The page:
Tuesday, June 08, 2004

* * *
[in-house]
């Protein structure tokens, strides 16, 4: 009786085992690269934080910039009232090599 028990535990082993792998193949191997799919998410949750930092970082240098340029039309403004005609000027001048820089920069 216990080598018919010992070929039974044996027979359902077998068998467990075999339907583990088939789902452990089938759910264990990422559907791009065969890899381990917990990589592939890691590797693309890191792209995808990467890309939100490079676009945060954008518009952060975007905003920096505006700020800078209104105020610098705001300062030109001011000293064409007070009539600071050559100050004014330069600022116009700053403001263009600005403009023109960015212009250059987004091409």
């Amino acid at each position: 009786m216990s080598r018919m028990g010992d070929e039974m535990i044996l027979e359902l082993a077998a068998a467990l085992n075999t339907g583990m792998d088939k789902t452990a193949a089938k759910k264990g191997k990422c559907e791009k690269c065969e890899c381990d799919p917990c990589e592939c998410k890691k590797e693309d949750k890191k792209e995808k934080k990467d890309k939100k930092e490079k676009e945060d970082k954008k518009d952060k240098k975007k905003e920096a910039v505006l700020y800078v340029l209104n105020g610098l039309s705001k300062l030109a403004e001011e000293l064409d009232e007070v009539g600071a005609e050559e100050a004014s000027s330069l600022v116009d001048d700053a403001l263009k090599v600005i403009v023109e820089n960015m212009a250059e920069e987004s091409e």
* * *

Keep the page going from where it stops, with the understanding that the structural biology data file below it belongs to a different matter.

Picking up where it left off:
What a difference a year makes. I watched Ahmad Chalabi being interviewed on AlArabiyyah and was astonished to how far he has traveled. This person, whose popularity is lower than Saddam in Iraq (according to public opinion surveys) is trying so hard to position himself in the post-US era. Al-Hayat newspaper is reporting today that several members of the former governing council are leaving Iraq, running for their lives. Chalabi's last gamble is the Shi`ite sectarian card. He sounded like Muqtada As-Sadr today trying to engage in one-upmanship with other Shi`ite leaders, berating the Americans for their violent campaigns in the holy cities, and recounting how he wanted to stay in Najaf to suffer the plight of his Shi`ite brothers. The profile of Chalabi in New Yorker reminded of the first time I heard of his name. Judith Kipper of the Council on Foreign Relations was quoted about him in that article. I knew her when I was a graduate student in the late 1980s and once before leaving to Lebanon she urged me to call and meet this "amazing" Ahmad Chalabi, who was close to the Amal militia in Lebanon at the time, having fled with his millions from Jordan. I wrote his phone number down (I still have it on one old address book) but never called him. The Daily Telegraph on Sunday reported on Saddam's spoiled (all the tyrant's kids are spoiled) daughter Raghd. Apparently, her lifestyle has not changed much since her father's capture. She seems to be enjoying the spoils of her father's plunder of Iraq's wealth.